Rust-red earth gives nutrients to spindly SL-28, SL-34, Ruiru 11, and Batian coffee trees, which tower over our heads by at least 2-3 feet in many cases.
There is the scent as we walk through the coffee farms in Nyeri, Murang’a, Embu, and Kirinyaga, of green growing things and of the rich soil that gave them birth. Coffee flowers whiter than a clean sheet of paper smell fiercely floral, each variety a particular different jasmine-perfumed scent.
We are midway through 2022, walking through these coffee farms and grateful that the rains have held off the last few days. Some of us left the 110°F cities of Portland, Oregon and Redding, California, and are thrilled to have landed across the world in the winter rain of Kenya.
By the time we had returned from 3 weeks in Ethiopia and Kenya, I was thinking, a lot, about what people told me when I asked them: “What’s not working in the Kenyan coffee system?”
We spent time with the management and day laborers at coffee factories (washing stations, to our Ethiopian perspective) throughout the coffee-growing regions of Kenya. In cement-walled board rooms overlooking demo farms full of glossy grafted seedlings standing underneath coffee trees much taller than we were, with the forest loam under our feet, and with our tennis shoes planted firmly on each side of washing channels that carved up the hillsides into geometric designs, we asked this question.
Remarkably, we heard nearly the same answer from every single person.
Before sharing those answers, I’d like to give you a quick overview of how the Kenyan coffee system currently works. Consider this a very high-level overview, broad strokes only.
Top-down approach open doors for buyers—and few else.
So, Kenya was colonized by the British, and the entire coffee system was created by foreign interests FOR foreign interests. Let’s just get that out of the way first thing.
Coffee does not naturally occur in Kenya, although it’s not too far south of the birthplace of coffee, Ethiopia. In 1893, missionaries brought the Brazilian Bourbon variety to Kenya and began to grow and cultivate coffee there. Two years later, when the British colonized Kenya, they seized control of all agricultural crops including coffee. It was, for many years, illegal for a Native Kenyan to own a coffee farm, and many Kenyans worked for subsistence wages on the increasingly-powerful, foreign-owned coffee farms. And even when Kenyans began to receive the land for farms, only those who closely served the British received the privilege.
Though Kenya achieved its independence in 1963, the vestiges of colonialism are everywhere, and nowhere more than in the coffee system where a remarkably well-organized process ensures that foreign interests have exceptional (total) visibility, control and profit potential while the smallholders remain trapped at the bottom of the chain with very little to show for their efforts and as much as a year between when they deliver their cherries and when they (may) get paid.
Kenyans are practical. If something doesn’t work, they won’t keep trying. And as children see their parents make less money with less visibility for their backbreaking work, they are letting their coffee trees go fallow or ripping them up to replant with more profitable products.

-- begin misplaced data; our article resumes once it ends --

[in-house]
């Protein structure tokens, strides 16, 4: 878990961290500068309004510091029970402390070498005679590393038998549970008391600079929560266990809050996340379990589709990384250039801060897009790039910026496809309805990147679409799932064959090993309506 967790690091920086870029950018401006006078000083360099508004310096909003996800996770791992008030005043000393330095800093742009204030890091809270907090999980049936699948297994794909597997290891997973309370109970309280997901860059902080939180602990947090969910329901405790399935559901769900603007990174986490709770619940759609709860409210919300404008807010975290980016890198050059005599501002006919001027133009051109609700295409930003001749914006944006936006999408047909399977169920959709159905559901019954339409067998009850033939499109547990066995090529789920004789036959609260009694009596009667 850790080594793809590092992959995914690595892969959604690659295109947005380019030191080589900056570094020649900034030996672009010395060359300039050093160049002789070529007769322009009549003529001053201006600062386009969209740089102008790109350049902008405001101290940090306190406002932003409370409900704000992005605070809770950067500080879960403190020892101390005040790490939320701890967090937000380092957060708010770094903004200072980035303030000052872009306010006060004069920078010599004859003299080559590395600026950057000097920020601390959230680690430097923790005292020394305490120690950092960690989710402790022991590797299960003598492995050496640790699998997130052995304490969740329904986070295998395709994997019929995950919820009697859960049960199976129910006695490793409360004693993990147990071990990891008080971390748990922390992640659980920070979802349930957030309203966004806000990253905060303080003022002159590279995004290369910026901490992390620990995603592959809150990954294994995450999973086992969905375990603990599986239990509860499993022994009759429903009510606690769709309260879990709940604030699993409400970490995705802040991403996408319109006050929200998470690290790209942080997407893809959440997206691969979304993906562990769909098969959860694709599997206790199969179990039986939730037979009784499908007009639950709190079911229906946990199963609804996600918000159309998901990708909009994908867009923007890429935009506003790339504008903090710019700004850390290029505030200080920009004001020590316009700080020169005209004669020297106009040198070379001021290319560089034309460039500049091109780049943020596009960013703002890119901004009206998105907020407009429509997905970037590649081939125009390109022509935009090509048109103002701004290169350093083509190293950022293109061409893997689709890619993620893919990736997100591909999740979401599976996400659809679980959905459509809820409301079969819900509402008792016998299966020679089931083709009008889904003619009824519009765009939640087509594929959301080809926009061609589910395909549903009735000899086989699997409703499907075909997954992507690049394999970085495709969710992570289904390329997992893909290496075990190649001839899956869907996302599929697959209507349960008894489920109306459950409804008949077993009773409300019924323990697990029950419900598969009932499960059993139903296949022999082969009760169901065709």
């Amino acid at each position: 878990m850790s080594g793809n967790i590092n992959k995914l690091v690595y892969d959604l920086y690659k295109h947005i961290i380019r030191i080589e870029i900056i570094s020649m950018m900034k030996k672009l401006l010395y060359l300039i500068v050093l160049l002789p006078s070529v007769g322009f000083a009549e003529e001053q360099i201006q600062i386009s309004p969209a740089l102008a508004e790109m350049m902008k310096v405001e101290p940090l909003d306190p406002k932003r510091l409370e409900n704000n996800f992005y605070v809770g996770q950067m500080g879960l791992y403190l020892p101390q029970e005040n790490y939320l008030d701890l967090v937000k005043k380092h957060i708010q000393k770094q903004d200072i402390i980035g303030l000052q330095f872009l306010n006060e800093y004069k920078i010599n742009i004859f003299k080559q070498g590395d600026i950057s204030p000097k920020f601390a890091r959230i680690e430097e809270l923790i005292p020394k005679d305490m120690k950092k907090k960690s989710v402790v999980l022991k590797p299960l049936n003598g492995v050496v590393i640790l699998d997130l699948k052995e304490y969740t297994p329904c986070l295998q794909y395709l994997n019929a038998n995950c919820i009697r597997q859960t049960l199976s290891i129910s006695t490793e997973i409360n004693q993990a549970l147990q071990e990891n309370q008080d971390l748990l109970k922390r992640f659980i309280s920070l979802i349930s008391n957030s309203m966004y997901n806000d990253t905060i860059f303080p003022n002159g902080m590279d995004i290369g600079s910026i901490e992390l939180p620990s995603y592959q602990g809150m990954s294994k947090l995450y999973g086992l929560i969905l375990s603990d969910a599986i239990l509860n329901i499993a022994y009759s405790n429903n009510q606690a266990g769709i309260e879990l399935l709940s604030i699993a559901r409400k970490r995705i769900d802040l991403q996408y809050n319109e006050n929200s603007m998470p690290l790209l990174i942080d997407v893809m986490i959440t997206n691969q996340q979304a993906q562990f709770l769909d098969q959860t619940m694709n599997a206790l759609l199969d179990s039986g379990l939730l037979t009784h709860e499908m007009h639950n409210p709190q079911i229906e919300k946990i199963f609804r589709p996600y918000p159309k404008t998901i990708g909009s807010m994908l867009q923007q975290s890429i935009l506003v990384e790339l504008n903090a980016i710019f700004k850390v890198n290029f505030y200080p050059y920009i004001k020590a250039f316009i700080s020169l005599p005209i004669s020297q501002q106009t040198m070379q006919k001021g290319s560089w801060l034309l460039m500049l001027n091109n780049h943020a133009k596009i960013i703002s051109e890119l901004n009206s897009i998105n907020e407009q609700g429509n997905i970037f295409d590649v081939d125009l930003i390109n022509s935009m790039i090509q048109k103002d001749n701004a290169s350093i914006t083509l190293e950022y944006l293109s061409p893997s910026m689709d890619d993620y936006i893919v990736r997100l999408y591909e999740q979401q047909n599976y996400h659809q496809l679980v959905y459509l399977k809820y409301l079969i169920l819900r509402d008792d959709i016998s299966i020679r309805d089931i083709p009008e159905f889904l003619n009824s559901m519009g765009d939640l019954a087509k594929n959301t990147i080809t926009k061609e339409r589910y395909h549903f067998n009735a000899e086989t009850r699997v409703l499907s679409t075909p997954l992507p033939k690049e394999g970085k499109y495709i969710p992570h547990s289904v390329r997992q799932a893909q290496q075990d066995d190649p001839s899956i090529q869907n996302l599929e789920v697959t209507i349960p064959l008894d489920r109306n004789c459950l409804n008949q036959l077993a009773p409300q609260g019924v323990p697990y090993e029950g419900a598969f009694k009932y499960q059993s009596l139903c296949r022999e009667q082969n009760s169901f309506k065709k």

The average age of a Kenyan coffee farmer is now greater than 60 years old.
Think about that for a moment.
This isn’t working.
The key players in the Kenyan supply chain
I’m presenting this to you in the top-down view because that’s how it plays out in real life. However, one of the greatest opportunities ahead of us is to view this from the bottom-up, considering what producers need in order to thrive before considering factories, and continuing this pattern all the way up to the Exporter level.
There are six key players here (not counting the importer, various service providers, and the roaster, or final buyer).
Established in 1933, the Auction is, since COVID-19, electronic instead of an in-person approximation of a stockbroker’s pit. Every week there is a new auction; every buyer receives the same list of available coffees from the marketers and can also receive samples of everything if desired. Purchase price, outturn number, and other relevant information is visible to every auction participant, excluding the smallholder farmers.
Marketers are responsible to find buyers for coffee lots–for a fee–as well as executing various necessary aspects of the job such as warehousing coffee in Nairobi, pulling samples for buyers, and handling the purchase paperwork. They work with millers and factories to bring coffee to the auction in 60-kg increments. Factories get to choose their Marketing Agent once a year—and quite commonly, corruption plays a part in who gets selected. As well, Marketers are often sister companies to the exporters and millers. They may provide some services to the Factories such as agriculture or financial support (though usually at a steep cost to the producer, it should be noted). There’s a minimum financial requirement to be a Marketing Agent which is prohibitive to most, contributing to the overarching influence of foreign multinationals in this sector. Today, in a nation of 56,268,481 people, there are only 11 Marketing Agents in Kenya.
The smallholder producer, much like in Ethiopia, has a small plot—often only a couple of acres or less–and brings their cherries to the Factory. Coffee isn’t as easy to grow in Kenya as it is in Ethiopia, though, and production can vary per tree depending on a number of factors—there are 80-year old trees on some of these farms! CBD, or Coffee Berry Disease, and CLR, or coffee leaf rust, are common problems for these producers.
The dirty secret that’s right in front of us
Foreign Direct Investment isn’t just easy in Kenya: it’s actually easier to be a foreign business than a Kenyan business. Almost the entire coffee system that actually makes money (read, Millers, Marketers, and Exporters) is comprised of foreign companies. Most of them have affiliate Miller, Marketer, and Exporter licenses, and achieve an enormous slice of the pie by owning so much of it.
There ARE Antitrust laws in Kenya, but it’s easy to avoid bumping into them because the system is so friendly to foreign entities.